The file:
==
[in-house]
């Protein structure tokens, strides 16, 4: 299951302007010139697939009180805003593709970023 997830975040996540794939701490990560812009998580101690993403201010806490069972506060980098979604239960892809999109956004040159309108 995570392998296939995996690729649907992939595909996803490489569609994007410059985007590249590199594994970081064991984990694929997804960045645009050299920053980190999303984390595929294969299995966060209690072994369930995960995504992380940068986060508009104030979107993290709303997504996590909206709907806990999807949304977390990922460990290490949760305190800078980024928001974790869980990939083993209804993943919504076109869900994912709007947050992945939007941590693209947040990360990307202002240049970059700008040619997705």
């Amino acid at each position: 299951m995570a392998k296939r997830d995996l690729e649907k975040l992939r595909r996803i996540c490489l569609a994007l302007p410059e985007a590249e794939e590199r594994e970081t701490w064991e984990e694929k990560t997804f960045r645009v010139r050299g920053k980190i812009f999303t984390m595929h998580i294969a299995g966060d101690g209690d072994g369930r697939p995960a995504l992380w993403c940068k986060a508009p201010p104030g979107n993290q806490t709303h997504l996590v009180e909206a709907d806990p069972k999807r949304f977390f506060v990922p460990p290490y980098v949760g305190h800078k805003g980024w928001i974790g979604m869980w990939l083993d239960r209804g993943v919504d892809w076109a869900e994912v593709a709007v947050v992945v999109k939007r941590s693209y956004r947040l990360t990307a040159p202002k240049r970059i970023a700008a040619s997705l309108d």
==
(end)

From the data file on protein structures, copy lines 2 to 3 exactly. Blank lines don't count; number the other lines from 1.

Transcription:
């Protein structure tokens, strides 16, 4: 299951302007010139697939009180805003593709970023 997830975040996540794939701490990560812009998580101690993403201010806490069972506060980098979604239960892809999109956004040159309108 995570392998296939995996690729649907992939595909996803490489569609994007410059985007590249590199594994970081064991984990694929997804960045645009050299920053980190999303984390595929294969299995966060209690072994369930995960995504992380940068986060508009104030979107993290709303997504996590909206709907806990999807949304977390990922460990290490949760305190800078980024928001974790869980990939083993209804993943919504076109869900994912709007947050992945939007941590693209947040990360990307202002240049970059700008040619997705």
């Amino acid at each position: 299951m995570a392998k296939r997830d995996l690729e649907k975040l992939r595909r996803i996540c490489l569609a994007l302007p410059e985007a590249e794939e590199r594994e970081t701490w064991e984990e694929k990560t997804f960045r645009v010139r050299g920053k980190i812009f999303t984390m595929h998580i294969a299995g966060d101690g209690d072994g369930r697939p995960a995504l992380w993403c940068k986060a508009p201010p104030g979107n993290q806490t709303h997504l996590v009180e909206a709907d806990p069972k999807r949304f977390f506060v990922p460990p290490y980098v949760g305190h800078k805003g980024w928001i974790g979604m869980w990939l083993d239960r209804g993943v919504d892809w076109a869900e994912v593709a709007v947050v992945v999109k939007r941590s693209y956004r947040l990360t990307a040159p202002k240049r970059i970023a700008a040619s997705l309108d």